# Recursive sequence calculators

• luckis11
In summary, the conversation discusses the use of online calculators for solving differential equations and finding the values of a recursive sequence. The speaker also shares their method of solving differential equations through a relevant recursive sequence and expresses their belief that this is not a common approach. They also mention encountering issues with Wolfram Alpha and request advice on how to deal with imaginary solutions. The other person responds by suggesting a different approach for solving differential equations with recurrence relations and questioning the accuracy of Wolfram Alpha's calculations.

#### luckis11

Homework Statement
required for solving differential equations by elementary calculus
Relevant Equations
all differential equations
I know the http://www.calcul.com/ but it is offline some days. Do you know any other online free ones? I.e. that calculates the far values of a recursive sequence.

I need the values in order to test if the fit with my solution. And when the solution of the differential equation is unknown or weird, the only solution is the values of the recursive sequence! Usually I do not know what the differential equation is before I make up what the recursive sequence is. Every physicist and mathematician should know this, but I bet there are very few who can solve the differential equation through the relevant recursive sequence, like I do, which is what they did in the 1700's I guess.

Actually I find it strange that some differential equations cannot be solved through the relevant recursive sequence and they are solved otherwise, e.g. x"(t)=-kx'(t)^2, x(0)=0, x'(0)=U. Its recursive sequence is

u(n)=u(n-1)-ku(n-1)^2dt or u(n)=u(n-1)-ku(n)^2dt

where each next u(n) corresponds to a next dt. But this sequence cannot be solved. In other cases it can, e.g. at Stokes drag x''(t)=-kx'(t), x'(0)=U, x(0)=0, its recursive sequence is

u(n)=u(n-1)-ku(n-1)dt, u(0)=U=>u(n)=U(1 - dt k)^n

and you place n=t/dt (because 1 sec has 1/dt number of changes, therefore t secs have t*1/dt=n number of changes) and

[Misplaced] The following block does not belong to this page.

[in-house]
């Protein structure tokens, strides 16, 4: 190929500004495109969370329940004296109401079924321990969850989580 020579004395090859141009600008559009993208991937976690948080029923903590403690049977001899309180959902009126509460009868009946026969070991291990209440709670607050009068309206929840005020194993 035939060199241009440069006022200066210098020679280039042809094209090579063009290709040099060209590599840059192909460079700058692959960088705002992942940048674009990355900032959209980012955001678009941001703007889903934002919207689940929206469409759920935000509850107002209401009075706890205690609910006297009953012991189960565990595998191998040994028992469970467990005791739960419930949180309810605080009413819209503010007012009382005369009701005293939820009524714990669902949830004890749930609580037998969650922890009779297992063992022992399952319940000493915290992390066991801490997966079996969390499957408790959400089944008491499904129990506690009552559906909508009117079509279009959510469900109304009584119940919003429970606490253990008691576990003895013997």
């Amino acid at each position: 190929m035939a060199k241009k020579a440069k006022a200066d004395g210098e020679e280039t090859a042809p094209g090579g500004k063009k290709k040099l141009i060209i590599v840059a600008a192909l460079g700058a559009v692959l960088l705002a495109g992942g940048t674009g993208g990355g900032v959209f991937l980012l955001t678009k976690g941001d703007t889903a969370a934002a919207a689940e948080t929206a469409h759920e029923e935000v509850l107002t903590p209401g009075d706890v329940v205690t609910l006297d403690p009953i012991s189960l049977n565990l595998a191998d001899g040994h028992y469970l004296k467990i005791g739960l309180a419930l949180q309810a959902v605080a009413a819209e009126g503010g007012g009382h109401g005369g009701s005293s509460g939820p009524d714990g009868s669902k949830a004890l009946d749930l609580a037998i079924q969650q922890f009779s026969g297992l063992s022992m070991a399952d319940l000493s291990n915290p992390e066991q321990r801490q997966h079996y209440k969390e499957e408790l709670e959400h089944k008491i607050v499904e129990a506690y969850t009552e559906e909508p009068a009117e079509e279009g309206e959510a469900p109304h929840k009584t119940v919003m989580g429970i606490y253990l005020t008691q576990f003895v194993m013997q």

lim dt->0 U(1 - dt k)^(t/dt)=Ue^(-k t)=u(t)=x'(t).

which is the solution of the differential equation. Partly, since this is only the x'(t), I haven't tried to solve for x(t).

Note that wolframalfa in some cases it gives semi-wrong and in some cases no answer for x"(t)=-kx'(t)^2, x(0)=0, x'(0)=U. If you plug it in like I wrote it, it gives an answer with i. What am I supposed to do with i?

Last edited:
This is all very difficult to read, you should learn to post in ## \LaTeX ## math (I see you have been told this before).

luckis11 said:
Every physicist and mathematician should know this, but I bet there are very few who can solve the differential equation through the relevant recursive sequence, like I do
This is a very strange thing to say. What makes you think that you know something very few other people know? How did you come by this knowledge?

luckis11 said:
and you place n=t/dt (because 1 sec has 1/dt number of changes, therefore t secs have t*1/dt=n number of changes) and

lim dt->0 U(1 - dt k)^(t/dt)=Ue^(-k t)=u(t)=x'(t).
This is not how you solve differential equations with recurrence relations, you do it by comparing coefficients.

luckis11 said:
which is the solution of the differential equation. Partly, since this is only the x'(t), I haven't tried to solve for x(t).
Well if you have ## x'(t) = U e^{-kt} ## then it should be easy for you to find ## x(t) ##.

luckis11 said:
Note that wolframalfa in some cases it gives semi-wrong and in some cases no answer for x"(t)=-kx'(t)^2, x(0)=0, x'(0)=U. If you plug it in like I wrote it, it gives an answer with i. What am I supposed to do with i?
Why do you think that Wolfram Alpha calculates this incorrectly? Have you checked it by differentiating? Note that it is easy to link to a solution on Wolfram Alpha by copying the contents of the address bar like this:
https://www.wolframalpha.com/input/?i=x''(t)=-kx'(t)^2,+x(0)=0,+x'(0)=U